Equality groups make case against sexism in UK media
In oral evidence presented today, leading UK equality groups called upon the Leveson Inquiry to address inaccurate, prejudicial and demeaning media portrayals of women.
The inquiry, which began hearings in November last year, was commissioned by the government to investigate the culture, practices and ethics of the UK media.
Speaking today, representatives from Eaves, the End Violence Against Women Coalition, Equality Now and Object argued that media bias condones violence against women and girls, reduces women to a sum of body parts and is corrosive to gender equality and human rights.
In a series of recommendations, representatives urged that the Press Complaints Commission be replaced with a stronger body that could hear from groups as well as individuals, and would have stronger powers when complaints were upheld.
Anna Van Heeswijk of Object drew attention to The Sun newspaper’s “page three” – which shows “glamour models” in poses considered by many to be pornographic.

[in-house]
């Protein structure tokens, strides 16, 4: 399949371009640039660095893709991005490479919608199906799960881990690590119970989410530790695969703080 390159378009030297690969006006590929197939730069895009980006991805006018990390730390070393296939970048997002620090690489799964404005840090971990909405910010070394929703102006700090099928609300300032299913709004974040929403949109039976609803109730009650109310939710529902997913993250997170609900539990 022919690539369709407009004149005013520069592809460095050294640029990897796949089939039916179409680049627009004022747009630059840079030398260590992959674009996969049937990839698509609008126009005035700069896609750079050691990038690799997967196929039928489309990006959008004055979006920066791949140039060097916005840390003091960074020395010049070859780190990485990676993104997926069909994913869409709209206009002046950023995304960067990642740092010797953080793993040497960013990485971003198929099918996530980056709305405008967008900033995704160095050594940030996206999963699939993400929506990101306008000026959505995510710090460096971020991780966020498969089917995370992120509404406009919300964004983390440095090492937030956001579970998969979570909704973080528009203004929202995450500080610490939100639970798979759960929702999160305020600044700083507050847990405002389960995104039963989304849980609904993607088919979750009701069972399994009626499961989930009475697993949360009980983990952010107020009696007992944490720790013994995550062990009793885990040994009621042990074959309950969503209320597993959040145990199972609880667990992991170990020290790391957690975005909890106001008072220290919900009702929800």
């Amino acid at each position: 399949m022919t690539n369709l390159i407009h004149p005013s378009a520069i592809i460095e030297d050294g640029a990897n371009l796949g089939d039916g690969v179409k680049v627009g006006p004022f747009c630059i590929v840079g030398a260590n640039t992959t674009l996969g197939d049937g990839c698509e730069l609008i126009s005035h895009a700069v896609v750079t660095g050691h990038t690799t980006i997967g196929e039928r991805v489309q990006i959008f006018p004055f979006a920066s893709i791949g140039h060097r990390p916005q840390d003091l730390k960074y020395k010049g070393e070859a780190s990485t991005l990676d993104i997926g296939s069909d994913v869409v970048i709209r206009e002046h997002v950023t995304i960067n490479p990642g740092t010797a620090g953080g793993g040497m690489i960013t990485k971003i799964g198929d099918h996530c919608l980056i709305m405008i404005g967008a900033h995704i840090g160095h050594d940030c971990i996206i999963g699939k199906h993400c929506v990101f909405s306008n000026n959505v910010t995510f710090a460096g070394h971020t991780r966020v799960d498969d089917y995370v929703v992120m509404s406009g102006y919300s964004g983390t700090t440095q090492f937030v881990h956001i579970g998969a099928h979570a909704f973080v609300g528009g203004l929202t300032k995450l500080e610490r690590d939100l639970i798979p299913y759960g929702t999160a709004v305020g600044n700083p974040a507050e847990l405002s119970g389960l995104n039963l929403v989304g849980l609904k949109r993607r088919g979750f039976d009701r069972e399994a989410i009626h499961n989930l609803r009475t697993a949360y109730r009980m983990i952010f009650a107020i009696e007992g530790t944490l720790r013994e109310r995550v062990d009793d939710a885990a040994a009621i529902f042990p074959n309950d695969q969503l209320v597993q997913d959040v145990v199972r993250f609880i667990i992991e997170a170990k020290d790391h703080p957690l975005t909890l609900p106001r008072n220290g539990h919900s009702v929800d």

She called for the rules banning inappropriate and explicit material from the public realm to be extended to cover this kind of material.
“If we are serious about wanting a socially responsible press, recommendations must address the persistent portrayal of women as sex objects in the UK ‘page three’ tabloids,” Van Heeswijk said.
Representatives also called for journalists to receive training on the myths and realities which surround violence against women, and the culture of victim-blaming.
They highlighted failures to report accurately on sexual violence, prostitution, rape and crimes against ethnic minority women.
One example cited was the headline, “Orgy in the Park”, used to describe a gang rape.
“These are not matters of taste and decency. Poor reporting on all forms of violence against women, but particularly on rape and sexual violence, has an impact on individual women,” said Heather Harvey of Eaves.
“It can deter victims from reporting crimes and gives a message to perpetrators that you are likely to get away with it.”
Jacqui Hunt of Equality Now added: “Good journalism strives for balance and diversity, yet women are rarely represented as leaders, experts or decision-makers, rather they are frequently objectified, stereotyped, trivialised and demeaned.”